This site and it’s partner site obd-diagnostics.com.au the site’s objective is to focus heavily on the hard to get PDF DIY fault/trouble code diagnostic information primarily for Australia and New Zealand produced cars. We also specialise in hard to find PDF workshop manual sections for specific jobs plus complete workshop manuals including manual/automatic transmission manuals.
Check Engine Light on?
Don’t know how to get the codes out? Your search for help may be over by searching this site’s database. Most vehicles display their Engine and Auto Transmission codes (DTC’s Diagnostic Trouble Codes) by flashing a light on the dashboard of the car, called a Check Engine Light (CEL) or a Malfunction Indicator Lamp (MIL). Using jumper wires at the diagnostic connector to flash codes has been built in by the car manufacturers to ensure people without a Scan Tool or Code Reader can still diagnose the vehicle faults by reading the codes. Some vehicles such as Early Ford’s, Mazda’s, Nissan’s, Mitsubishi’s and Hyundai’s, plus some Kia vehicles do not display codes on a flashing dash light. These vehicles give their code signals directly from the diagnostic connector.
You will need to use an LED tester (available from us – go to the tools page) to read the codes from these vehicles. The downloadable Diagnostic Help Data Sheets are designed to guide you through the process of diagnosing faults quickly & easily. Rather than getting hold of a shop manual, trying to find your way through the maze of information which can be at times confusing, the Data Sheets take that problem away by giving you the information you need to get the job done & you get that wonderful warm feeling of mastery over the electronic world.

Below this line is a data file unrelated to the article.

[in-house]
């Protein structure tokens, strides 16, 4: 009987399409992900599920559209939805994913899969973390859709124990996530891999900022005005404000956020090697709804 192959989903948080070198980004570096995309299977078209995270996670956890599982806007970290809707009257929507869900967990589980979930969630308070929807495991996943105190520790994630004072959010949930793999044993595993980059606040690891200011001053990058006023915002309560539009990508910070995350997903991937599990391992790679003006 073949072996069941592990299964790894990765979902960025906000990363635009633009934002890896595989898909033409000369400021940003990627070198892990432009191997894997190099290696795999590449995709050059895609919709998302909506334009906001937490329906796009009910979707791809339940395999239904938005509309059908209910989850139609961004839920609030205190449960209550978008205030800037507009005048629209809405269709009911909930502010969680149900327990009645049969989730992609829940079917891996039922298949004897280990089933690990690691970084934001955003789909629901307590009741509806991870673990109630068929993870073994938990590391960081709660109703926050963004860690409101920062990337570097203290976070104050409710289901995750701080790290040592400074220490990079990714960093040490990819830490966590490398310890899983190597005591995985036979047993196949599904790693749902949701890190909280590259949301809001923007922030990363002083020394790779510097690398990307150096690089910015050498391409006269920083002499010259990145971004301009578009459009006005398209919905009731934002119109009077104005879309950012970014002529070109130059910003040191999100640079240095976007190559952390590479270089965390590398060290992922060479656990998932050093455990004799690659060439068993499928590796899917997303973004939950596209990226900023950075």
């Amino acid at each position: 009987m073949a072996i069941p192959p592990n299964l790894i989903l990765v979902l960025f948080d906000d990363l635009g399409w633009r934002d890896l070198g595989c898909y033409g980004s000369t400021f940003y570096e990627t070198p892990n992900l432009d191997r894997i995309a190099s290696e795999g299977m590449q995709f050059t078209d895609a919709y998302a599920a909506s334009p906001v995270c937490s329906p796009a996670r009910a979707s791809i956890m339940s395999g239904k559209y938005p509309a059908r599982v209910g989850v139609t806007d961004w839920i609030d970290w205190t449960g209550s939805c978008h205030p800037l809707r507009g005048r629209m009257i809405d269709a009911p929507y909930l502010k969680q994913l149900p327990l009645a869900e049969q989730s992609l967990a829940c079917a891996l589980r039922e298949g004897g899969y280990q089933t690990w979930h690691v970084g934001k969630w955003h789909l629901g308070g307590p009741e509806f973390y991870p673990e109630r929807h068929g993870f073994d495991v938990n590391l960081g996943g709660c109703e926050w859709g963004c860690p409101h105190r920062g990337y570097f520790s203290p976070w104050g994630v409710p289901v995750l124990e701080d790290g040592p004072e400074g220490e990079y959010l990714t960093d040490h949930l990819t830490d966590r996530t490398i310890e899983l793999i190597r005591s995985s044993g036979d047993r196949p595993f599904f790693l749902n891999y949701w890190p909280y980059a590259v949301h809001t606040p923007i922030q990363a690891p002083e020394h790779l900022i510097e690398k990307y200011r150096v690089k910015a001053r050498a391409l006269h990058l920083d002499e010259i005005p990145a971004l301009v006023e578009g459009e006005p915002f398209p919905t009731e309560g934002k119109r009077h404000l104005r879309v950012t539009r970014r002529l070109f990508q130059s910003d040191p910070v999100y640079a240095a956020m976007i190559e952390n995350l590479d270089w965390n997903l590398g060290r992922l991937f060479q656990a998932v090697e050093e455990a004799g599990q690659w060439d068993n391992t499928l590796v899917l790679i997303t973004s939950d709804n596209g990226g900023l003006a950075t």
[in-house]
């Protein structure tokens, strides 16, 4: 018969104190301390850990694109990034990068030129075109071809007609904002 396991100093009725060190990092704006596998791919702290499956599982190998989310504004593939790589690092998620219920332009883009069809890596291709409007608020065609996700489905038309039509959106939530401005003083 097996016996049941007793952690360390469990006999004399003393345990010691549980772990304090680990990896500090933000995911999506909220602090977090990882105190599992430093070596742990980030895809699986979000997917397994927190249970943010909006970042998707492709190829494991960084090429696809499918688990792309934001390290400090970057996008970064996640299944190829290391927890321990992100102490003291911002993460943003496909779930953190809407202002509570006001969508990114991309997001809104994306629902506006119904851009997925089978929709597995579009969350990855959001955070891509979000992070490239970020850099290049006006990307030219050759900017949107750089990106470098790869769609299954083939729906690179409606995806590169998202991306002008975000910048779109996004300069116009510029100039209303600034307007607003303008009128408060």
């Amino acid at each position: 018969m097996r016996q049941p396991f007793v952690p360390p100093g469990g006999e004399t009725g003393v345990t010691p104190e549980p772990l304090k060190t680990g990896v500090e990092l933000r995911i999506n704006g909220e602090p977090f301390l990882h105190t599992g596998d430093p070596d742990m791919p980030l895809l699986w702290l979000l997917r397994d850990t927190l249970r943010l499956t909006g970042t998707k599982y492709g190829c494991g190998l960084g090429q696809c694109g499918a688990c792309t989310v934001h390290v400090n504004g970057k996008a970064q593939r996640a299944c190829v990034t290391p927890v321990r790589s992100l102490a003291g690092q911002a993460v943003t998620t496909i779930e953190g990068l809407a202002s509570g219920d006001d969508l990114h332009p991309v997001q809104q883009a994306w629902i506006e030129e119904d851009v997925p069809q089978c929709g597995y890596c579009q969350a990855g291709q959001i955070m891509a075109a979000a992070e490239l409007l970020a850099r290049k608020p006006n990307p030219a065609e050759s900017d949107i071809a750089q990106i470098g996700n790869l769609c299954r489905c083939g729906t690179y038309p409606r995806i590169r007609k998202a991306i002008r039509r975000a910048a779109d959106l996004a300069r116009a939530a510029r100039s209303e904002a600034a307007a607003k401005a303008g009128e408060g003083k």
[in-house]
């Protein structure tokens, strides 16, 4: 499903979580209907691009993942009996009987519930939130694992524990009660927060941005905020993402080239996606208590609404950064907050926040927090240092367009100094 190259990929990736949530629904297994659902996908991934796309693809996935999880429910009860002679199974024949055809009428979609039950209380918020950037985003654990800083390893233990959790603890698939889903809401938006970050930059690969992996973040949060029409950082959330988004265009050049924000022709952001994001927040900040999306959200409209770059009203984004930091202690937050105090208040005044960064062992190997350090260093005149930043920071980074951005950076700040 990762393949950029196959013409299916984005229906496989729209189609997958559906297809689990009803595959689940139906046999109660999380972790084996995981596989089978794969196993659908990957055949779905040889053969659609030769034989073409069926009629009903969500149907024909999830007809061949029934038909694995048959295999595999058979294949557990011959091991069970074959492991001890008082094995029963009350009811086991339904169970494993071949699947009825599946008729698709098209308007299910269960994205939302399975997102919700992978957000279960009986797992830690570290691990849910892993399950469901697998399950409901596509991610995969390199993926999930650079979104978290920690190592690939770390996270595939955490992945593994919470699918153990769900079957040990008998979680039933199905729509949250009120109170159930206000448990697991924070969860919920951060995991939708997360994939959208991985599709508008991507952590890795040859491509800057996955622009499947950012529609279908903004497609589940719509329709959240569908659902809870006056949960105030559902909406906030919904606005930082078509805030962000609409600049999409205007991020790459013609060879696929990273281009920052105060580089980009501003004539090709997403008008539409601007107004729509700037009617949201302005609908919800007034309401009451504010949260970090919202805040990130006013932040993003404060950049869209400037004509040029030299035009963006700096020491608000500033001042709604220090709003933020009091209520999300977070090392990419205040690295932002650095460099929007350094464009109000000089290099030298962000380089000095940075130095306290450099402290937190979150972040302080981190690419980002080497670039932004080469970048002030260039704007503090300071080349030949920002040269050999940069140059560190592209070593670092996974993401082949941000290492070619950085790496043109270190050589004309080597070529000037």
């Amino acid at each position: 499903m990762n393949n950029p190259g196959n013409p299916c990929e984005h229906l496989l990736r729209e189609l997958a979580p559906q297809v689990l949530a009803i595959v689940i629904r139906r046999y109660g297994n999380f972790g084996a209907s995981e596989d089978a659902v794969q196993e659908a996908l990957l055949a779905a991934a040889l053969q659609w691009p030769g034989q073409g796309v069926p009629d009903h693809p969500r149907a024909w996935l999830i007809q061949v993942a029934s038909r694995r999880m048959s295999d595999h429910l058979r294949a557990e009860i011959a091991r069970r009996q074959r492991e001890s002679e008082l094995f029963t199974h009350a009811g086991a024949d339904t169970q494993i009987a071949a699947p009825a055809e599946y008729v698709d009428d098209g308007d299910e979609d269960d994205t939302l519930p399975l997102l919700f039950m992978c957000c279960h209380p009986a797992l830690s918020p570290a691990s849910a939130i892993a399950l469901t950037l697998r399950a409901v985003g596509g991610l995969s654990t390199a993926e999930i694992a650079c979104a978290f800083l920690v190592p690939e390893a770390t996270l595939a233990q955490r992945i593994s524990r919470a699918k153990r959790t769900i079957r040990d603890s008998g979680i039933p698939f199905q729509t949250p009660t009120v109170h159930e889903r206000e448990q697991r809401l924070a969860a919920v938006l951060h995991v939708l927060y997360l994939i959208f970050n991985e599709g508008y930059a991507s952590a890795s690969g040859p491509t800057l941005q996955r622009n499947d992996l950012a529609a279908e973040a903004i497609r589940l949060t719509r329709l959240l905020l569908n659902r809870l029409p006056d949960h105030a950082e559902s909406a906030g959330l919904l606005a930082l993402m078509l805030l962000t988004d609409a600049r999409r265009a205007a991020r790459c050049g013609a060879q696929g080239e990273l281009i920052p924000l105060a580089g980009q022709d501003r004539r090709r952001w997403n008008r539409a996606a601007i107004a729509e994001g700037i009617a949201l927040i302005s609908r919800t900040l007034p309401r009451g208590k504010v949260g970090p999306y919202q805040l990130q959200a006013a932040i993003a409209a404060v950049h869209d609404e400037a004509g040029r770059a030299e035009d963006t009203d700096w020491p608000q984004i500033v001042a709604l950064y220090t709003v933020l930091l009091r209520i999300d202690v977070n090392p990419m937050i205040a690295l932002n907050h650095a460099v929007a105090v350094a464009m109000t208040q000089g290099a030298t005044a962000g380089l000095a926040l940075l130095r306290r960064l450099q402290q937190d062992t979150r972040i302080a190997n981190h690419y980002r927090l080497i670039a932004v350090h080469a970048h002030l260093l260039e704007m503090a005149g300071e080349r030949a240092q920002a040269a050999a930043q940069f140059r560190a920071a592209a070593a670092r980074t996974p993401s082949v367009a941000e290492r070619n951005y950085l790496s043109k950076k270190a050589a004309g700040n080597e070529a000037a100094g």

What is “On Board Diagnostics”? On-Board Diagnostics, or OBD, in an automotive context, is a generic term referring to a vehicle’s self-diagnostic and reporting capability. OBD systems give the vehicle owner or a repair technician access to state of health information for various vehicle sub-systems. The amount of diagnostic information available via OBD has varied widely since the introduction in the early 1980′s of on-board vehicle computers, which made OBD possible. Early instances of OBD would simply illuminate a malfunction indicator light, or MIL, if a problem were detected, but would not provide any information as to the nature of the problem. Modern OBD implementations use a standardized fast digital communications port to provide myriad realtime data in addition to a standardized series of diagnostic trouble codes, or DTCs, which allow one to rapidly identify and remedy malfunctions within the vehicle. Learn more